Schools dispatch police 567 times
By Katie Armstrong—
Additional reporting by Ashley Ford, Rebecca Hernandez, Morgan Little, Kelsey Poynor, Jasmine Sullivan, Thomas Varnado, and Haley Watson.
Updated April 18 @ 1:55 p.m.
The recent lockdown of three Stephenville Independent School District campuses raised questions and concerns about student, staff and teacher safety.
The March 3 incident that prompted the lockdown was one of 567 calls – mostly minor – that were reported to Stephenville police since Aug. 1, 2015, according to records obtained under the Texas Public Information Act.
For example, of the 567 incidents, 224 were listed as school walk-throughs and business checks.
Stephenville Police Chief Jason King said walk-throughs allow “us to have a presence on school grounds. We get to know the students and the students get to know us.”
“We learn who the school employees are and we build relationships with them as well,” he said. “Walkthroughs also help to develop knowledge of the different campuses for our officers as well.”
Another 308 calls involved such things as home visits, traffic control, parking violations and truancies.
Still, 35 more serious incidents involved drugs, alcohol, assaults and one off-campus sexual assault of a Gilbert Intermediate School student, the records show.
King said the goal for the high police presence on these school campuses is for the campuses to be safe.
“There is nothing that parents should be worried about,” King said. “The high police presence on Stephenville campuses is all for the welfare of the students and the schools.”
Stephenville ISD Superintendent, Matt Underwood, said, “I think this last lockdown that we had is a prime example of not everything was perfect, but we learned a lot from it and the fact that the police were in quick communication to let the school district know that the danger may not have been imminent, we didn’t take any chances. I think people need to know that we are going to do what’s ethically and morally right regardless of communication or press releases or anything like that.”
School Board President and Tarleton’s Curriculum and Instruction Department Head Ann Calahan said Stephenville schools are “very safe. We handled the lockdown situation very quickly.”
The incident that prompted the lockdown was “originally reported as [having] a gun involved with shots fired,” said King. “It was later determined to be a verbal argument between two males with no weapon fired.”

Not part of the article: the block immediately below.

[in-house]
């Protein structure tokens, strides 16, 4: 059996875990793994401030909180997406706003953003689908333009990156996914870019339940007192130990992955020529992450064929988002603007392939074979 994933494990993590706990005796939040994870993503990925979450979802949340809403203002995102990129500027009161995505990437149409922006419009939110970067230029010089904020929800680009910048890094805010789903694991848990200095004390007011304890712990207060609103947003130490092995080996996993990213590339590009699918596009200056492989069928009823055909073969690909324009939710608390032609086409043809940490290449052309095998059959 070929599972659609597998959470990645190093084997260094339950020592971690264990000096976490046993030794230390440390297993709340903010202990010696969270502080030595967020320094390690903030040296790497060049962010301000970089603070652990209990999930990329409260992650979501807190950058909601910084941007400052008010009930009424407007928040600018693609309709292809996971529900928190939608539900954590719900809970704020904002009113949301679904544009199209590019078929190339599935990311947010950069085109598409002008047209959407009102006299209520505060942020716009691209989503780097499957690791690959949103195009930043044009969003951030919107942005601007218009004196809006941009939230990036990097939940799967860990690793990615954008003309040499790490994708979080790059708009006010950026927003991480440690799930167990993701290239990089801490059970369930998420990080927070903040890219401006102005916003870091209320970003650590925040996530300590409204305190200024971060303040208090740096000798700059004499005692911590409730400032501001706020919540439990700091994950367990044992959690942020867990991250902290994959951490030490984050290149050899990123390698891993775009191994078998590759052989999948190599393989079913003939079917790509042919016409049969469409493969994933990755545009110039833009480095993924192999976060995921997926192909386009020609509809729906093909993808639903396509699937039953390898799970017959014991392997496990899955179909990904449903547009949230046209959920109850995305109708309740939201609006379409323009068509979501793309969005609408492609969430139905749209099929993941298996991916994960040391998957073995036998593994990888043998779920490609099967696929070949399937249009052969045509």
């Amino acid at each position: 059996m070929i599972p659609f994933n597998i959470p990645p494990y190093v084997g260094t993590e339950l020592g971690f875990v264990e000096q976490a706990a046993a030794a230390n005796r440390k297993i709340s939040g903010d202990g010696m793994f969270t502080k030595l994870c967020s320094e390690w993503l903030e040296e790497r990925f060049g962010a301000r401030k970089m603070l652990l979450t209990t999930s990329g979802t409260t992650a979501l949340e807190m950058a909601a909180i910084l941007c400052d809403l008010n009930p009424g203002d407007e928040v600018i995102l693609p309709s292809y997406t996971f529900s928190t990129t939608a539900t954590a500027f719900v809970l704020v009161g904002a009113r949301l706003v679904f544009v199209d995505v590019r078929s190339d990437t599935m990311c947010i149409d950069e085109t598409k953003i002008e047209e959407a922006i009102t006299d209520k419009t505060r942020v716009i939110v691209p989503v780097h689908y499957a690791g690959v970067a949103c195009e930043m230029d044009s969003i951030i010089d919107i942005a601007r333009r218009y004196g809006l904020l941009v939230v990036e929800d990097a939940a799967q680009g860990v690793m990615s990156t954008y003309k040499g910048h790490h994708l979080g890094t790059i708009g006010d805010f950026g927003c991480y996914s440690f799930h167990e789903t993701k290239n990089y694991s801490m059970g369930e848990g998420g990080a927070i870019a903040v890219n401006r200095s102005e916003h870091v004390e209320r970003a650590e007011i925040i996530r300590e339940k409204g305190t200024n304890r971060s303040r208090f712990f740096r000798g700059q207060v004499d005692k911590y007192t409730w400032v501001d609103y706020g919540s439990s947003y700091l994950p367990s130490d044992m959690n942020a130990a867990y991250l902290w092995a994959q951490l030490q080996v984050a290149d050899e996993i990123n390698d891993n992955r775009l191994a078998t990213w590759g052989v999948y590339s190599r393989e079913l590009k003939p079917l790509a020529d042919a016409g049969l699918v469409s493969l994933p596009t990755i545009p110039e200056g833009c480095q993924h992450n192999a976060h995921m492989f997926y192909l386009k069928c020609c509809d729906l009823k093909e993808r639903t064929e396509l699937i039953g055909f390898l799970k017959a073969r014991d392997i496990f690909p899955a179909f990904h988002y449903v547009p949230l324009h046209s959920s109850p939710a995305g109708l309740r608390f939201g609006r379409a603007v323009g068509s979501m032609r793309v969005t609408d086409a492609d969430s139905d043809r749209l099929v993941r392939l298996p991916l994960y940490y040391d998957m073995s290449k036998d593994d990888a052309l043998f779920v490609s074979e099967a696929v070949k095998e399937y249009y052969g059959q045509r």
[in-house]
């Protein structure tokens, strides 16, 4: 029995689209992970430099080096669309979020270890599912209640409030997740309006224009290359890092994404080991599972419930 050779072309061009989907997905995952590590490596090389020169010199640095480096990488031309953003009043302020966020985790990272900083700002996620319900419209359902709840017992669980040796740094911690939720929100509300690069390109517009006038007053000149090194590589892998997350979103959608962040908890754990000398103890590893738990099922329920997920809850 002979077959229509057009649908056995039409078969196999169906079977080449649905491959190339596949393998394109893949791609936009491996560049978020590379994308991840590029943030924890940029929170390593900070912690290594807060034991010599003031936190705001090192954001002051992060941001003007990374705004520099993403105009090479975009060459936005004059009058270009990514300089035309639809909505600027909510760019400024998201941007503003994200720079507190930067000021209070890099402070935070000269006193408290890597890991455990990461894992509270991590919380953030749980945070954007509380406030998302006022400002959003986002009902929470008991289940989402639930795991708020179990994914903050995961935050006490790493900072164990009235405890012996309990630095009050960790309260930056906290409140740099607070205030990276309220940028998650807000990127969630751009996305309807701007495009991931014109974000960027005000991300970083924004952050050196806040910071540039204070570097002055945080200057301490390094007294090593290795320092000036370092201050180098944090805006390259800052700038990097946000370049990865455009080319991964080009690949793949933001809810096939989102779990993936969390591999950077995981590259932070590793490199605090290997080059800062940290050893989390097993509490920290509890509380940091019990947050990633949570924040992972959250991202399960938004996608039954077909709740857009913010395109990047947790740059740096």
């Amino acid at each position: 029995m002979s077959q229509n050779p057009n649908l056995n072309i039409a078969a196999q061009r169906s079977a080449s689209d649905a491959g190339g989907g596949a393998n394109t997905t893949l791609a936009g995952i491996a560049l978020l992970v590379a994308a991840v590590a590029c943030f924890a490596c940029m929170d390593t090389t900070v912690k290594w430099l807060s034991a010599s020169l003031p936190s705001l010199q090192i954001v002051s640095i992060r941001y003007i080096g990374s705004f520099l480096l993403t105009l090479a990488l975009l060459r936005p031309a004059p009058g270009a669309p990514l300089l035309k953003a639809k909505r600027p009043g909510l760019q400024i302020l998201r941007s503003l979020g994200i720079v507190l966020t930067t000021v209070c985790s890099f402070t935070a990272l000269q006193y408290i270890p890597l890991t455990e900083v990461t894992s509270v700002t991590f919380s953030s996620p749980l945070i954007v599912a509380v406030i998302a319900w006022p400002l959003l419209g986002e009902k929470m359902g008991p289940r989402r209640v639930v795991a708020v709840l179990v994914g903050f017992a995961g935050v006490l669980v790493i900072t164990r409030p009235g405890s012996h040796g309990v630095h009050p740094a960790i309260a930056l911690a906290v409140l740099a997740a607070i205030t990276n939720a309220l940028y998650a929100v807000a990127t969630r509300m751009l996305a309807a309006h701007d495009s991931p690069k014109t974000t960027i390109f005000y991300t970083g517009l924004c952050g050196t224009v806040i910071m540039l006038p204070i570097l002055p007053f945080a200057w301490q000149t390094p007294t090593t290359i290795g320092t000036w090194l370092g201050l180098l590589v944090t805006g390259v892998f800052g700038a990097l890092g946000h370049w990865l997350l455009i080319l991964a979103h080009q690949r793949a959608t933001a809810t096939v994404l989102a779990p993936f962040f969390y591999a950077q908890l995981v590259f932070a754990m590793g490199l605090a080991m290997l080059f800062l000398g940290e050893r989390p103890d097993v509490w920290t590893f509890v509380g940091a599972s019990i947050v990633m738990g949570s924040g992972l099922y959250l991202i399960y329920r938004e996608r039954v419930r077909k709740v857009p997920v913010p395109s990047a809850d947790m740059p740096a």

Underwood said the sexual assault reported to police by Gilbert Intermediate School happened off-campus.
“The assault was on the child but was by an adult not associated with the school,” he said. “It was some type of domestic issue.”
Stephenville ISD was informed of the assault and received clarification from the police department about the charges filed and whom they were filed against.
According to the open records and the superintendent, the most common reasons for a major call to campus is drug and alcohol related issues and fighting.
“Drugs and alcohol, yes, those calls do occur,” he said. “But we’ve had actual evidence of drugs and alcohol probably about half of the number of calls that you have [listed in the records].”
Underwood is confident though that Stephenville ISD is a safe place for the children they educate. “I think our incident rates are per capita lower than any other school than I’ve been associated with.”
Underwood came from a suburban school outside of Austin. “We had 1400 kids [at the school outside of Austin] and I would say that we had roughly the same amount of discipline issues there that we do here with 3700 kids. If you look at Erath County at the numbers of incidents, we really have it pretty good.”
Stephenville High School principal Stephanie Traweek declined to answer question from reporters. Central Elementary principal Kelly Magin and Henderson Junior High School principal Renee Goodwin did not respond to requests for comment.
A source at Stephenville ISD said employees were advised to refer all inquiries regarding this story to administration.
Christin Pack, the PTO President for Chamberlin Elementary school said school officials do a good job keeping parents informed about safety issues.
“I feel that my children are completely safe and that the correspondence from the school district [is] good at not causing high alarm by letting us know when needed.”